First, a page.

# Unique Readability for Polish Notation

## Theorem

Let $\AA$ be an alphabet.

Then Polish notation for $\AA$ has the unique readability property.

## Proof

Let $\phi$ be a WFF of Polish notation for $\AA$.

Apply the Principle of Mathematical Induction on the length of $\phi$ to prove:

- $(1): \quad$ No prefix of $\phi$ is a WFF, except $\phi$ itself;
- $(2): \quad$ If the first symbol of $\phi$ has arity $n$, then there exist unique WFFs $\phi_1, \ldots, \phi_n$ such that $\phi = s \phi_1 \cdots \phi_n$.

Let $\phi'$ be a WFF that is a prefix of $\phi$.

Because all WFFs have at least length $1$, it follows that:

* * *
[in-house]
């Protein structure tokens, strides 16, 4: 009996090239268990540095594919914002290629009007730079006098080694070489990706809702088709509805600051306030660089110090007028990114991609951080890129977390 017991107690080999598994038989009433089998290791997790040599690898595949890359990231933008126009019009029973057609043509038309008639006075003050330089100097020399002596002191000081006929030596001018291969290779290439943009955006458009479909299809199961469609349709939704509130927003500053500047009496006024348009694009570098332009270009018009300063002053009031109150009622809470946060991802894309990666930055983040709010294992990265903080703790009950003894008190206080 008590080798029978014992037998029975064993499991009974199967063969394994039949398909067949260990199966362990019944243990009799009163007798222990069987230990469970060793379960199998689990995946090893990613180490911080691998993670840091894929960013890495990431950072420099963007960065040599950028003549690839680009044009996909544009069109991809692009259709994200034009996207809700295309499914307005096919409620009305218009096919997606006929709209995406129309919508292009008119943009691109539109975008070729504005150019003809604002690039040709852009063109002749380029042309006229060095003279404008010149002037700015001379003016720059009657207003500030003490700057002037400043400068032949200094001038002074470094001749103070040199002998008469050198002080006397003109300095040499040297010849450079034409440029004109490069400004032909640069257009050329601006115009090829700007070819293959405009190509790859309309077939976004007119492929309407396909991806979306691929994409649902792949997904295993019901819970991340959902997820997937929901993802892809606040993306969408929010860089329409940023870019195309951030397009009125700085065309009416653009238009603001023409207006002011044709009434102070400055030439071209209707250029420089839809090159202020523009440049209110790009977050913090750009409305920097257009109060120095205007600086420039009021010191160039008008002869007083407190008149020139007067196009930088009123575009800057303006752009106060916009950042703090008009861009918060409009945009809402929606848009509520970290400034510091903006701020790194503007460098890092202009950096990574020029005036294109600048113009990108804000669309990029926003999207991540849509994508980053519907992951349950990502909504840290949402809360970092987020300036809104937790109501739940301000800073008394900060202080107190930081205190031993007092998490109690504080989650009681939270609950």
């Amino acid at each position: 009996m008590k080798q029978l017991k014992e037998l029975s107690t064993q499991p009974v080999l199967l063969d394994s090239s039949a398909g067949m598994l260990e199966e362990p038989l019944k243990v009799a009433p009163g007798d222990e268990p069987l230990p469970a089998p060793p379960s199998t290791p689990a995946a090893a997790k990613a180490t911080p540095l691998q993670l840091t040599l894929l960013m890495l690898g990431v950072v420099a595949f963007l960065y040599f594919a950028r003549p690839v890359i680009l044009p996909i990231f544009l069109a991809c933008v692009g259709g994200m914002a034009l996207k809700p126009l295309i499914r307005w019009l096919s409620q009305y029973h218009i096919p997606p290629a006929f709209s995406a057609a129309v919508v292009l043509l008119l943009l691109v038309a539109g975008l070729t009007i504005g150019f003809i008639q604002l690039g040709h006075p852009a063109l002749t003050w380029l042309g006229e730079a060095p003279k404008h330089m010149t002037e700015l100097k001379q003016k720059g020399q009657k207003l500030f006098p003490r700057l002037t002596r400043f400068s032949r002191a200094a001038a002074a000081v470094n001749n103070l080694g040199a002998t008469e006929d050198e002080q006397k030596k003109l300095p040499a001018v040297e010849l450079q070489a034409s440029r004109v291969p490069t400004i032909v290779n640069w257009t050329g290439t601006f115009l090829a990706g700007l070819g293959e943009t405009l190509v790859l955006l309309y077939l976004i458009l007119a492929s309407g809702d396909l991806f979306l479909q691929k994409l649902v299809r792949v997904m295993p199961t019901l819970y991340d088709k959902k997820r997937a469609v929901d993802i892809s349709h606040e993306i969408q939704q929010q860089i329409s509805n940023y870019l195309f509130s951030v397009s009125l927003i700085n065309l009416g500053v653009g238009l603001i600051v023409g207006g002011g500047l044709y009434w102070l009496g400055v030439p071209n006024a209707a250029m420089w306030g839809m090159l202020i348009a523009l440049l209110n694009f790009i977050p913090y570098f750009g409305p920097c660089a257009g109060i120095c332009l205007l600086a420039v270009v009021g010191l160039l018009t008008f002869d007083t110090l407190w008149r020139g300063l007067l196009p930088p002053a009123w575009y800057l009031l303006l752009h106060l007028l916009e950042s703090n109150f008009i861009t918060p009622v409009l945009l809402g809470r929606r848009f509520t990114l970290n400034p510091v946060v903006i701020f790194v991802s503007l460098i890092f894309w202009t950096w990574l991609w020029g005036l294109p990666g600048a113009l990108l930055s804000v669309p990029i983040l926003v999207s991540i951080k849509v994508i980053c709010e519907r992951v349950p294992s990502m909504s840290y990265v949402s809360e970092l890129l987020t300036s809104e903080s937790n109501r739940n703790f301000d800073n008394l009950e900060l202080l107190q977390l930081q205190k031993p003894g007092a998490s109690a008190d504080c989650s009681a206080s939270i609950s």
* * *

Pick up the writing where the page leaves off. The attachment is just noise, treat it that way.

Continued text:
- $\phi' = s \phi'_1 \cdots \phi'_n$

Now it must be that either $\phi_1$ is a prefix of $\phi'_1$ or vice versa.

By the induction hypothesis on $(1)$, it must be that $\phi_1 = \phi'_1$ because $\phi_1$ and $\phi'_1$ are both strictly shorter than $\phi$.

Now if, given $1 < j \le n$:

- $\phi_i = \phi'_i$ for all $i < j$

it follows that $\phi_j$ and $\phi'_j$ start at the same position in $\phi$.

Hence again, inductively, it follows that $\phi_j = \phi'_j$.

Thus $\phi_i = \phi'_i$ for all $1 \le i \le n$; that is:

- $\phi = \phi'$

The result follows by the Principle of Mathematical Induction.

$\blacksquare$

## Remark

It is not possible to use the Principle of Structural Induction, because we still need to establish that the constituent WFFs are uniquely determined.

## Sources

- 2009: Kenneth Kunen:
*The Foundations of Mathematics*... (previous) ... (next): $\text {II}.4$ Polish Notation: Lemma $\text {II}.4.3$